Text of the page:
Greater Roadrunner (Geococcyx californianus)


Class: Aves
Order: Cuculiformes
Family:    Cuculidae
Size:    Length: 20 to 24 inches (51 to 61 cm)  Tail: 8 to 12 inches (20 to 30 cm)
Weight: 8 to 24 ounces (227 to 680 g)
Diet: Insects, small rodents, birds, lizards, snakes, fruit and seeds
Distribution: Southwestern U.S., Mexico
Young:  2 to 12 chicks, once a year
Animal Predators:  None
IUCN Status: No special status
Terms: Young: Chick
Lifespan: Average 7 to 8 years



     In Mexio, the roadrunner is called a paisano, meaning countryman.

     Roadrunners belong to the cuckoo family.

     A roadrunner was once clocked running at 26 miles per hour (42 kph).

     Another name for the greater roadrunner is chaparral cock.


Roadrunners are large, black-and-white mottled ground birds with a distinctive head crest. They have strong feet, an oversized bill and a long, white-tipped tail that they use as a rudder to help them change direction quickly.



Greater roadrunners live in the deserts, grasslands and open woodlands of southwestern U.S.A. and Mexico, including the Mojave, Sonoran and Chihuahuan deserts.


Feeding Habits

Greater roadrunners feed on a variety of organisms, including insects, small rodents, birds, lizards and snakes. They are so quick that they can even catch a rattlesnake darting along the ground or a dragonfly flying through the air. They only eat small portions at a time, waiting for the food to digest before being able to eat any more.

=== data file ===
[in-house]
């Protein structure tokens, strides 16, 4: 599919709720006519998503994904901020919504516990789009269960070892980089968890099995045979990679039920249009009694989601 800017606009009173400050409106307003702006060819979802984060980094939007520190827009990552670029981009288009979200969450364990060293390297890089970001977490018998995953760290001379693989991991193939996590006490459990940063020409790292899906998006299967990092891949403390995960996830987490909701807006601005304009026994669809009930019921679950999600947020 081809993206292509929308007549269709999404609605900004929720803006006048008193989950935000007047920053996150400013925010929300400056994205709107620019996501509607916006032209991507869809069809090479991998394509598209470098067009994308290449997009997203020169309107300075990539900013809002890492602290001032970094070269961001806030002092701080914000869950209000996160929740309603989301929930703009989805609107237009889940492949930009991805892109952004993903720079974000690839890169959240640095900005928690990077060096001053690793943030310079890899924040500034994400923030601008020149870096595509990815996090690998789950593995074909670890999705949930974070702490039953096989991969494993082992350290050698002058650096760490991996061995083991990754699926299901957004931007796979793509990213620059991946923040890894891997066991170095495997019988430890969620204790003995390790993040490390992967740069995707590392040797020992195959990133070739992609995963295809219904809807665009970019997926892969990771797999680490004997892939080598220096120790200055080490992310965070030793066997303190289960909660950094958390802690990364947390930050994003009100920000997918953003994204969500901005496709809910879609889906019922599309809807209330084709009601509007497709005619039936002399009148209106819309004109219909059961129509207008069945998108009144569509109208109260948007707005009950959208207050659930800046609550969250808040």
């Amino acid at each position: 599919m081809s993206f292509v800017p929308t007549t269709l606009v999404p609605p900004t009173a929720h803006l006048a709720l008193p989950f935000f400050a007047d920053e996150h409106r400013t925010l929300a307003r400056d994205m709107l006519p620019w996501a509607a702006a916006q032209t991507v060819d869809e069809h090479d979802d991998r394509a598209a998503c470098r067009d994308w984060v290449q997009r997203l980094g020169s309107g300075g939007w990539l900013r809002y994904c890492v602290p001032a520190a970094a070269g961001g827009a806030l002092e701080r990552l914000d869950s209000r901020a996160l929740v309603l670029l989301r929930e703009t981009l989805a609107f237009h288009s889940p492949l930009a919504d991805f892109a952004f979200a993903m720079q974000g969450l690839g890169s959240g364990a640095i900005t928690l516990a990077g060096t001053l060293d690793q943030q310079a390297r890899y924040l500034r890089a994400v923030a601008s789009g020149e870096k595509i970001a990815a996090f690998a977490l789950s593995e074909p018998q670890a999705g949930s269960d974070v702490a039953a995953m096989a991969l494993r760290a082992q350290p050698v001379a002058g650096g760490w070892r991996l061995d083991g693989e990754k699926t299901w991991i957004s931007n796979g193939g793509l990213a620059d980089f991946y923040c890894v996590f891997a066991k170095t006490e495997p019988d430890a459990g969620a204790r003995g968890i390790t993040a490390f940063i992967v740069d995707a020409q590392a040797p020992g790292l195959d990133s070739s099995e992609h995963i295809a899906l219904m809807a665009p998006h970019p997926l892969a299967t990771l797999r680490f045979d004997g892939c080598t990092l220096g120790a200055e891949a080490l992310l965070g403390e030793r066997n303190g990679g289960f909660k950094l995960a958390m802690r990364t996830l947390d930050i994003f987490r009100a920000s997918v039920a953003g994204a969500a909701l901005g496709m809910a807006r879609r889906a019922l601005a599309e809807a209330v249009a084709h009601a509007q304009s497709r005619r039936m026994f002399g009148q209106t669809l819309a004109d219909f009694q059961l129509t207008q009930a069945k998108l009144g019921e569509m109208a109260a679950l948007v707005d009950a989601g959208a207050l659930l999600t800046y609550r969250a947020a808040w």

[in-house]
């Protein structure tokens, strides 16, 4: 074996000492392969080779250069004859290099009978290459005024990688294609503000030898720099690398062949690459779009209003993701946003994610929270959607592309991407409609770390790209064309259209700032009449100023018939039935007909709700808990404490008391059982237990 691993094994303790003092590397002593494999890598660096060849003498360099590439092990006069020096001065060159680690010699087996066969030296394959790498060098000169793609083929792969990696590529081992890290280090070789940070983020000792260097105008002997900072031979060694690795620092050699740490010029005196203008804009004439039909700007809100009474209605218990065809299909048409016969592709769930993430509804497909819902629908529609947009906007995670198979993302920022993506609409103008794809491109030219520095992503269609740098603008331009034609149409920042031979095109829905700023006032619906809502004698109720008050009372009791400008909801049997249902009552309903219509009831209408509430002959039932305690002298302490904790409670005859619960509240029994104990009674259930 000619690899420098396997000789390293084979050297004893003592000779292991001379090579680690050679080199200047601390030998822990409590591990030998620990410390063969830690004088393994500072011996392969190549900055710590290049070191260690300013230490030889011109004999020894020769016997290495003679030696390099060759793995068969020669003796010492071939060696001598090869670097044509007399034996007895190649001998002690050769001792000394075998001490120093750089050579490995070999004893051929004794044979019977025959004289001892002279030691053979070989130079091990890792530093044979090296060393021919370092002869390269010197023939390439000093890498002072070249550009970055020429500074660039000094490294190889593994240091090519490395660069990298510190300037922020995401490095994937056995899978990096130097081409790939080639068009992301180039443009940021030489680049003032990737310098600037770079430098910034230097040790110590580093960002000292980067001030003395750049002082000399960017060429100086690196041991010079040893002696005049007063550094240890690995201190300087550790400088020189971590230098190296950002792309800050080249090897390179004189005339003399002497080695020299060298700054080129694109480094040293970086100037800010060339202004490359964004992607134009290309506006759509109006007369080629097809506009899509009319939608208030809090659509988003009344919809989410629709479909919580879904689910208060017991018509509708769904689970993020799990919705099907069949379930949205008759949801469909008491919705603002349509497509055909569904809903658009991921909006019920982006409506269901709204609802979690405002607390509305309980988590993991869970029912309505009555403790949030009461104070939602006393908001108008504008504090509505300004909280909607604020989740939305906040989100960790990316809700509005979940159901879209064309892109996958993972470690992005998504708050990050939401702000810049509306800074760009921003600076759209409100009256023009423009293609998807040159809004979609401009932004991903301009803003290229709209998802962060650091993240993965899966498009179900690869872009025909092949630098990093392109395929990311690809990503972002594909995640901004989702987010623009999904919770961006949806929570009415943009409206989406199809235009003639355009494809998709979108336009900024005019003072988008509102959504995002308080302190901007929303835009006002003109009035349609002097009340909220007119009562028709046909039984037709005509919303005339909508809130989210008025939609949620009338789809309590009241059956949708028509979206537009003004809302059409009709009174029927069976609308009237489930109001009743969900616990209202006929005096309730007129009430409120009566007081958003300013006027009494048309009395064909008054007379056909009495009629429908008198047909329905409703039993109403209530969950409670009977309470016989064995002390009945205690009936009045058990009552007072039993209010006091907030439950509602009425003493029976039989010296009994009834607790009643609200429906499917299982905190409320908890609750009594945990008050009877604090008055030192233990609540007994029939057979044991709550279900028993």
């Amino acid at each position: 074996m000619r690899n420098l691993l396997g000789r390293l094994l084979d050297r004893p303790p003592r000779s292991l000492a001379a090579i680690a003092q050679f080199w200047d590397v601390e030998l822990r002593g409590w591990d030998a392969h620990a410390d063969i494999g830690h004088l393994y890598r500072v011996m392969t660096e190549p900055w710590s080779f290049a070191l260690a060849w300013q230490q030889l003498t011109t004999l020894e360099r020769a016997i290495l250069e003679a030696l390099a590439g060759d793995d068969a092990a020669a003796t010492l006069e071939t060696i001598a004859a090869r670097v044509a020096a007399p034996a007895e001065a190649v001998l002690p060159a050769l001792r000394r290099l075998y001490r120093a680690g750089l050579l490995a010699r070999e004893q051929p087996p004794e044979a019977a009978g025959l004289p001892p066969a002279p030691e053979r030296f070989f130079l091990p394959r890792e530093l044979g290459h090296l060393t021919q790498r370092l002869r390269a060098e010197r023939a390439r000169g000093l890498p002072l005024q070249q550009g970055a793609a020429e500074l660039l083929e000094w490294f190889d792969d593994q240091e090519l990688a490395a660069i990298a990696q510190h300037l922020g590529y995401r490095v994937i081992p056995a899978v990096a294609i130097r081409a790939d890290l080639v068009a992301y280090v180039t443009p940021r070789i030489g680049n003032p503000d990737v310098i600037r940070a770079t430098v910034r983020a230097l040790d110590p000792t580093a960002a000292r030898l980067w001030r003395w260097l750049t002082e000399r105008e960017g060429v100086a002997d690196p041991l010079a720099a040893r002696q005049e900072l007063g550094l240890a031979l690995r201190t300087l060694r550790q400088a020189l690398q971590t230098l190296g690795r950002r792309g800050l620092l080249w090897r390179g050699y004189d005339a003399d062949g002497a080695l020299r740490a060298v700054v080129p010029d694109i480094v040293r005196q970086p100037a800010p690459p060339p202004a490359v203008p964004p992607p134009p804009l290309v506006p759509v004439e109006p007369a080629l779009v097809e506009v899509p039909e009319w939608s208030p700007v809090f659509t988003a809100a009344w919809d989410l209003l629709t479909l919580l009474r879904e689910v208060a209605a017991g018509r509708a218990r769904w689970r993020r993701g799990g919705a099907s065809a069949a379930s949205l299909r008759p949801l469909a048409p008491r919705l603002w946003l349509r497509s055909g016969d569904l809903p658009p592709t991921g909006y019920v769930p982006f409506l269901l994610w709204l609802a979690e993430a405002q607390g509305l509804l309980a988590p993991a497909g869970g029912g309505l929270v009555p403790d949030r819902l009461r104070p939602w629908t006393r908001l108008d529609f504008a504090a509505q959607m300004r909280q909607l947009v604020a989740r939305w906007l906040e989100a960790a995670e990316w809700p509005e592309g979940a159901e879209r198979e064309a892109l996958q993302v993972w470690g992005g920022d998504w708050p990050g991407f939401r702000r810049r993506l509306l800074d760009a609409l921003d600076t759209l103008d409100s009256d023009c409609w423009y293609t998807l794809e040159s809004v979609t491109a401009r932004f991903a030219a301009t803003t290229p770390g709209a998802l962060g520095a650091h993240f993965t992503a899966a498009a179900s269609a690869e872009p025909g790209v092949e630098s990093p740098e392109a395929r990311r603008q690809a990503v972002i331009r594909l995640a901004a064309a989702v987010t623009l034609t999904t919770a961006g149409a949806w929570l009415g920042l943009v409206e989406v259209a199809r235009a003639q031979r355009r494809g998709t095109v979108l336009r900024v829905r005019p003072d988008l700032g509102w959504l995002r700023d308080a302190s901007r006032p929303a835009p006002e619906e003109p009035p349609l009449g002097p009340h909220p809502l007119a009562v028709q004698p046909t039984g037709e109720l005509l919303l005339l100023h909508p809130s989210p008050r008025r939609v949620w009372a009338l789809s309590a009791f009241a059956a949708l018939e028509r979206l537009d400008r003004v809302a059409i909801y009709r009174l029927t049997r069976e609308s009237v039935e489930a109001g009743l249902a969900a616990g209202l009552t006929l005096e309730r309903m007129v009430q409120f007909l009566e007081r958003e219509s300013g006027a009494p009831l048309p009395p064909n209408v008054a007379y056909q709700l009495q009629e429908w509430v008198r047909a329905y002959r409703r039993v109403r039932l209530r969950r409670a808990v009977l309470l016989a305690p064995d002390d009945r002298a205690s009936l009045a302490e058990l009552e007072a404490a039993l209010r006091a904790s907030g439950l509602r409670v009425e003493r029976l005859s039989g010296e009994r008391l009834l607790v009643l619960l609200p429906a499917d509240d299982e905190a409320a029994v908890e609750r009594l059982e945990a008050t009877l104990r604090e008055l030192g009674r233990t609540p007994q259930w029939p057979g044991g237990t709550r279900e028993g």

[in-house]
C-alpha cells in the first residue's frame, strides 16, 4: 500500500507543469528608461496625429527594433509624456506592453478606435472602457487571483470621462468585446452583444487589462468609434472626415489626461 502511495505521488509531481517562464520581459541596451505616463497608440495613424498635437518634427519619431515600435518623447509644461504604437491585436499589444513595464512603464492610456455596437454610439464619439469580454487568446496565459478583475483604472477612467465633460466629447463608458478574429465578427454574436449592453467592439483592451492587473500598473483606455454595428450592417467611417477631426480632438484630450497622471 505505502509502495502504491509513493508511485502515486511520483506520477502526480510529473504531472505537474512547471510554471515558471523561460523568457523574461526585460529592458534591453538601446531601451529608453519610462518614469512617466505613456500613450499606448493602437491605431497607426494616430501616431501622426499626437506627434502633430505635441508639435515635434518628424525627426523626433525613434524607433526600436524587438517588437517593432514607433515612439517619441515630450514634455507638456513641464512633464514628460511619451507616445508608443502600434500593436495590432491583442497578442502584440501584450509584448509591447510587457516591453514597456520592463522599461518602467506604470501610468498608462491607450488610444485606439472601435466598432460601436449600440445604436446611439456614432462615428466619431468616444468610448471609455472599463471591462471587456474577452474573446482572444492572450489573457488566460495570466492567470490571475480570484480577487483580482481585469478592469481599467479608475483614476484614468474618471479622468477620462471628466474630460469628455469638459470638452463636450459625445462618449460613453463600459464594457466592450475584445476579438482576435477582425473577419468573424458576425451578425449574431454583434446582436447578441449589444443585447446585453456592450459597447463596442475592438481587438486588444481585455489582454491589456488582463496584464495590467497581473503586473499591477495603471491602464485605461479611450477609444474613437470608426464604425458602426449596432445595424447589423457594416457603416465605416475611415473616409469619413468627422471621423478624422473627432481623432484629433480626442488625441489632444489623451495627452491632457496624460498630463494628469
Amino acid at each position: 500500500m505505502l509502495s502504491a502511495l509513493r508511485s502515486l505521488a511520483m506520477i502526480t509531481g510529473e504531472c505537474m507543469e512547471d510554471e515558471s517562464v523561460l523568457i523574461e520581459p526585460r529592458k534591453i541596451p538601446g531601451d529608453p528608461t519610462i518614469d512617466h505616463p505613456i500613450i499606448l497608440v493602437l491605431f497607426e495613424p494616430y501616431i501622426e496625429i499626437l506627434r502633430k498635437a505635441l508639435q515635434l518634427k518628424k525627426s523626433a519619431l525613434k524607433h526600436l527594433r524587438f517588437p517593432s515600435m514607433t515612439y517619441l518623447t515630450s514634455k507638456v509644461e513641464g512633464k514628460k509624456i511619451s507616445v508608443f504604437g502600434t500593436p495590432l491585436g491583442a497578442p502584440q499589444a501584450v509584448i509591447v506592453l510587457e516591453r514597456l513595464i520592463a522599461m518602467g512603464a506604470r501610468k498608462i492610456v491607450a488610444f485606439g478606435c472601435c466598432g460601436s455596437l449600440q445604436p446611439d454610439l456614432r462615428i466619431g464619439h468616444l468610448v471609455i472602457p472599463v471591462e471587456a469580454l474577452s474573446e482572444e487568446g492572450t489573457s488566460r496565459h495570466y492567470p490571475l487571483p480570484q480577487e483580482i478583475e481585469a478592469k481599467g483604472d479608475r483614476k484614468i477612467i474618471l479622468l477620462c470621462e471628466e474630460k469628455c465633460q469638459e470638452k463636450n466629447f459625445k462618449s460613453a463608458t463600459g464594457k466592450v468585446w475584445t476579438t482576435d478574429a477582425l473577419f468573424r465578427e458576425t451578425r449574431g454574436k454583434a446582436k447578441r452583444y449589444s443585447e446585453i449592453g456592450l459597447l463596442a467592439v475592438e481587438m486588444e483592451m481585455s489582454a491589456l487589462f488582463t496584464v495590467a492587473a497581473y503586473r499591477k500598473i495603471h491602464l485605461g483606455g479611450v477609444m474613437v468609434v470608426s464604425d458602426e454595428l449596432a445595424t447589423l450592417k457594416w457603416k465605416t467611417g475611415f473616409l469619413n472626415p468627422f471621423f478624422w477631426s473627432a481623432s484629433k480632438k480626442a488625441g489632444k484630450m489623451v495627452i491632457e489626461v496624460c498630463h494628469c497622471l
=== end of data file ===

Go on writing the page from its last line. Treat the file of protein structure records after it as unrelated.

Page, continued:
During mating, males offer females food, but they only let the females eat the food after mating. Males woo females with a variety of cooing sounds. Roadrunners are monogamous, and both of them care for the young. Females build nests from twigs, grass, leaves, feathers and snakeskin in a shrub or low tree. They lay several white eggs over a period of three days, which results in a staggered hatching. Both parents take turns incubating the eggs for approximately 20 days, with males doing most of the incubating. After the eggs are hatched, both parents bring food to the young. If a stranger approaches, the male will try to draw the intruderís attention away from the nest. The young roadrunners are up and running by 18 days and are able to find their own food at three weeks of age. They leave the nest shortly afterwards.



Roadrunners are extremely fast runners that move at speeds of about 15 miles per hour (24 kph). They are weak and clumsy flyers that tire quickly and therefore prefer to stay on the ground. During the cold desert nights, roadrunners let their temperature drop to save energy, and warm themselves the next morning, exposing a black skin patch on their back to the sun until their body temperature rises. Only males who are incubating do not allow their temperatures to drop, because they need their heat in order to keep the eggs warm overnight. 



Greater roadrunners are not of conservation concern at this time.



Greater Roadrunner Wildlife Fact File, IM Pub, US